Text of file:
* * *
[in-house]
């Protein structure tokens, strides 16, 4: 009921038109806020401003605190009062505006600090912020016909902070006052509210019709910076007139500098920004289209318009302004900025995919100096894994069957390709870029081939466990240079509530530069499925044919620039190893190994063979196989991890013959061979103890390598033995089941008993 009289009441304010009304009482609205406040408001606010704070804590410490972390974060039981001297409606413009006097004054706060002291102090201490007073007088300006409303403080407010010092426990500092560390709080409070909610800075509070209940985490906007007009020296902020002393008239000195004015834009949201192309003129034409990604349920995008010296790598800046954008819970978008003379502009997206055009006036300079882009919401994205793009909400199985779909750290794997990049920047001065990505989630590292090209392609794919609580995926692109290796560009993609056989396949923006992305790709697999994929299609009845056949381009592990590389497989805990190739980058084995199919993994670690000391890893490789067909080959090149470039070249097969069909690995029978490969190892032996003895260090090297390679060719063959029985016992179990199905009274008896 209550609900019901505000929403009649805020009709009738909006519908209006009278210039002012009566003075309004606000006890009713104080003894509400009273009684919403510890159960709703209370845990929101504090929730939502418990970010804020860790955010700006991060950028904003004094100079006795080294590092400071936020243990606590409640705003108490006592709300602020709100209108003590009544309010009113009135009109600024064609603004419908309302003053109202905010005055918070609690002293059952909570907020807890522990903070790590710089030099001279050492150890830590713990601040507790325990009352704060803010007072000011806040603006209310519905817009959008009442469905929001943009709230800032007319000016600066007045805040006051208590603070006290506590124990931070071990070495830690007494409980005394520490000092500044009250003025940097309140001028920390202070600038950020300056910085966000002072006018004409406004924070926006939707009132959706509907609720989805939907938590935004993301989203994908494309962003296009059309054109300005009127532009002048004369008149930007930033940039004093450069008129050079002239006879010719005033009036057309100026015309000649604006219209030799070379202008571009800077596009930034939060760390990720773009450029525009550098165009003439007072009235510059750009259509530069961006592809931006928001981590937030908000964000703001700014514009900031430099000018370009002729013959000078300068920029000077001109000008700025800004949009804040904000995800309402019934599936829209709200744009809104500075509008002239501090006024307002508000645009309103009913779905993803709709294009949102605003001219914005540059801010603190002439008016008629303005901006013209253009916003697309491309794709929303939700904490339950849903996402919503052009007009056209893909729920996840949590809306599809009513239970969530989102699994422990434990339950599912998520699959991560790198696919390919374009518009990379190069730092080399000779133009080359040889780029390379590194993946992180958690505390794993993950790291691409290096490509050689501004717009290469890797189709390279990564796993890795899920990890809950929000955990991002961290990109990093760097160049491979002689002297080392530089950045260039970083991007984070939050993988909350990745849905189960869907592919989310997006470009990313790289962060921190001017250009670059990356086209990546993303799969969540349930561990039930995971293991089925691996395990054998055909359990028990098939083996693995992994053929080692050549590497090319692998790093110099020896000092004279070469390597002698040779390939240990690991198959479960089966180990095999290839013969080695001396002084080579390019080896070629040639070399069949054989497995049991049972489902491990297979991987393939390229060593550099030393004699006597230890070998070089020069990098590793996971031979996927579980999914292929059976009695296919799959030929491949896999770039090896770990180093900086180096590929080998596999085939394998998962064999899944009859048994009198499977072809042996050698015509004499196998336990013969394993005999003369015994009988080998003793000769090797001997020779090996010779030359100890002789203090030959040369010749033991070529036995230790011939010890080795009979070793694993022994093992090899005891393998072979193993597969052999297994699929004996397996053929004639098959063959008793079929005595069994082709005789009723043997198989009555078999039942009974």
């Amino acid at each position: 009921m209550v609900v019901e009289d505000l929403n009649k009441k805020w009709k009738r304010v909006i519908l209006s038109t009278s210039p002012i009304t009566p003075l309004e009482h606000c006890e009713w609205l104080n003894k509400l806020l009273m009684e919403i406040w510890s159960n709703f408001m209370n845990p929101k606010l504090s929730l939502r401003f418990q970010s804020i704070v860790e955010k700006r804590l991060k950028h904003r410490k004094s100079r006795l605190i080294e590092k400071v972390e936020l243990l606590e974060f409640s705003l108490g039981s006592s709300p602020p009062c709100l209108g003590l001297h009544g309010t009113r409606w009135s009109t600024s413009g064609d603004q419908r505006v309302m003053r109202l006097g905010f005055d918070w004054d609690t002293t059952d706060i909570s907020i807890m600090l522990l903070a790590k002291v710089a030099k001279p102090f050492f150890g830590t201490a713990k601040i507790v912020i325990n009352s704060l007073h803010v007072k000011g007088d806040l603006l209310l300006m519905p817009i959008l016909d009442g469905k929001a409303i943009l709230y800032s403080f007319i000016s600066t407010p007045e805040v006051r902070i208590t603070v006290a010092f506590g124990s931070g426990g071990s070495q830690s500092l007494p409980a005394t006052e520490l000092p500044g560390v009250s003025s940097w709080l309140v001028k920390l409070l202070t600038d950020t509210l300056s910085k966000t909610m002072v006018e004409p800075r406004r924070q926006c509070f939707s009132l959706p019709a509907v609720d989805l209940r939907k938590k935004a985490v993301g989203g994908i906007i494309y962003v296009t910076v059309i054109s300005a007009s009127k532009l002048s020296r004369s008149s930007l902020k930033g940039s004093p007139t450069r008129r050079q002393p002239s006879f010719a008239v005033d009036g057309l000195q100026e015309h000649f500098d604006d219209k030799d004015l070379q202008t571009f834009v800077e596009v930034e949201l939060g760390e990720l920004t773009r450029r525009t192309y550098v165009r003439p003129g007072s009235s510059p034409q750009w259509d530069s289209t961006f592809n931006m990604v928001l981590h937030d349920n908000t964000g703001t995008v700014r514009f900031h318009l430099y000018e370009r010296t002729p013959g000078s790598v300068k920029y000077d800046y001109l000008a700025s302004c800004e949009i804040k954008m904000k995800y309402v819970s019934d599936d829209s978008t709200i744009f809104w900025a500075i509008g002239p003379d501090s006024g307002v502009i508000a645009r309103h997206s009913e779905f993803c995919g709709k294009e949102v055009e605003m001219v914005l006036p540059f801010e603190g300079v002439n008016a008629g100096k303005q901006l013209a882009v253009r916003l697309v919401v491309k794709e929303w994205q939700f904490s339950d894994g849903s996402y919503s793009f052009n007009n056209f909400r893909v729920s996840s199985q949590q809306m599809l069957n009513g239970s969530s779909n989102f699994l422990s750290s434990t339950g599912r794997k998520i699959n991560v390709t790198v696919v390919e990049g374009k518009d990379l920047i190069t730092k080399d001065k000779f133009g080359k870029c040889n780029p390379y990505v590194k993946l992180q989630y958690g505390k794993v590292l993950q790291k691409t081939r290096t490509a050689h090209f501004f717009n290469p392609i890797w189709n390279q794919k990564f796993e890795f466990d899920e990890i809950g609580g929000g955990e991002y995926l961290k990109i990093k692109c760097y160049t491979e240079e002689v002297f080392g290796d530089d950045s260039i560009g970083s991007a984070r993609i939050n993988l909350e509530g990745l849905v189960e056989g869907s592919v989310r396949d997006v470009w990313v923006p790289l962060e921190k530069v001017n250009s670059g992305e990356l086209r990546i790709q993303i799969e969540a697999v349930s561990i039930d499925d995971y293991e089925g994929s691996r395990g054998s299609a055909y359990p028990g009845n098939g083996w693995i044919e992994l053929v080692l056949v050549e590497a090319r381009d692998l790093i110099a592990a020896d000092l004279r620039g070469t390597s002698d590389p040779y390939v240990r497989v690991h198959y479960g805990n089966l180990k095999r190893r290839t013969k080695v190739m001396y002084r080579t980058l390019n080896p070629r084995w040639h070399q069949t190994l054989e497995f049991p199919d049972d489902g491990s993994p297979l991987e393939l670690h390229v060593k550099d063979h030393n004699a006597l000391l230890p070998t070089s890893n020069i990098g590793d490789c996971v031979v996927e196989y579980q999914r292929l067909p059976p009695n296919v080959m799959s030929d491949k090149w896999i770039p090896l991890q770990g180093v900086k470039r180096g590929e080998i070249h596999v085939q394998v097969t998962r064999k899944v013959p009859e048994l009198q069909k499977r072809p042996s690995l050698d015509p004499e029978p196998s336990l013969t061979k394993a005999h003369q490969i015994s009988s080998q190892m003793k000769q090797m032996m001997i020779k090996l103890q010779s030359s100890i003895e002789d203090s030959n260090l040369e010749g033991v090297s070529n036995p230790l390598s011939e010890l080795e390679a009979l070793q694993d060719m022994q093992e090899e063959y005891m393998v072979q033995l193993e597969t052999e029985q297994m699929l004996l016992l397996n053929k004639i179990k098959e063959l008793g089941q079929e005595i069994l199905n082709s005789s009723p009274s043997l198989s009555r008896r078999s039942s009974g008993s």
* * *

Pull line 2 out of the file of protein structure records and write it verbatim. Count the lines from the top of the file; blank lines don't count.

């Protein structure tokens, strides 16, 4: 009921038109806020401003605190009062505006600090912020016909902070006052509210019709910076007139500098920004289209318009302004900025995919100096894994069957390709870029081939466990240079509530530069499925044919620039190893190994063979196989991890013959061979103890390598033995089941008993 009289009441304010009304009482609205406040408001606010704070804590410490972390974060039981001297409606413009006097004054706060002291102090201490007073007088300006409303403080407010010092426990500092560390709080409070909610800075509070209940985490906007007009020296902020002393008239000195004015834009949201192309003129034409990604349920995008010296790598800046954008819970978008003379502009997206055009006036300079882009919401994205793009909400199985779909750290794997990049920047001065990505989630590292090209392609794919609580995926692109290796560009993609056989396949923006992305790709697999994929299609009845056949381009592990590389497989805990190739980058084995199919993994670690000391890893490789067909080959090149470039070249097969069909690995029978490969190892032996003895260090090297390679060719063959029985016992179990199905009274008896 209550609900019901505000929403009649805020009709009738909006519908209006009278210039002012009566003075309004606000006890009713104080003894509400009273009684919403510890159960709703209370845990929101504090929730939502418990970010804020860790955010700006991060950028904003004094100079006795080294590092400071936020243990606590409640705003108490006592709300602020709100209108003590009544309010009113009135009109600024064609603004419908309302003053109202905010005055918070609690002293059952909570907020807890522990903070790590710089030099001279050492150890830590713990601040507790325990009352704060803010007072000011806040603006209310519905817009959008009442469905929001943009709230800032007319000016600066007045805040006051208590603070006290506590124990931070071990070495830690007494409980005394520490000092500044009250003025940097309140001028920390202070600038950020300056910085966000002072006018004409406004924070926006939707009132959706509907609720989805939907938590935004993301989203994908494309962003296009059309054109300005009127532009002048004369008149930007930033940039004093450069008129050079002239006879010719005033009036057309100026015309000649604006219209030799070379202008571009800077596009930034939060760390990720773009450029525009550098165009003439007072009235510059750009259509530069961006592809931006928001981590937030908000964000703001700014514009900031430099000018370009002729013959000078300068920029000077001109000008700025800004949009804040904000995800309402019934599936829209709200744009809104500075509008002239501090006024307002508000645009309103009913779905993803709709294009949102605003001219914005540059801010603190002439008016008629303005901006013209253009916003697309491309794709929303939700904490339950849903996402919503052009007009056209893909729920996840949590809306599809009513239970969530989102699994422990434990339950599912998520699959991560790198696919390919374009518009990379190069730092080399000779133009080359040889780029390379590194993946992180958690505390794993993950790291691409290096490509050689501004717009290469890797189709390279990564796993890795899920990890809950929000955990991002961290990109990093760097160049491979002689002297080392530089950045260039970083991007984070939050993988909350990745849905189960869907592919989310997006470009990313790289962060921190001017250009670059990356086209990546993303799969969540349930561990039930995971293991089925691996395990054998055909359990028990098939083996693995992994053929080692050549590497090319692998790093110099020896000092004279070469390597002698040779390939240990690991198959479960089966180990095999290839013969080695001396002084080579390019080896070629040639070399069949054989497995049991049972489902491990297979991987393939390229060593550099030393004699006597230890070998070089020069990098590793996971031979996927579980999914292929059976009695296919799959030929491949896999770039090896770990180093900086180096590929080998596999085939394998998962064999899944009859048994009198499977072809042996050698015509004499196998336990013969394993005999003369015994009988080998003793000769090797001997020779090996010779030359100890002789203090030959040369010749033991070529036995230790011939010890080795009979070793694993022994093992090899005891393998072979193993597969052999297994699929004996397996053929004639098959063959008793079929005595069994082709005789009723043997198989009555078999039942009974």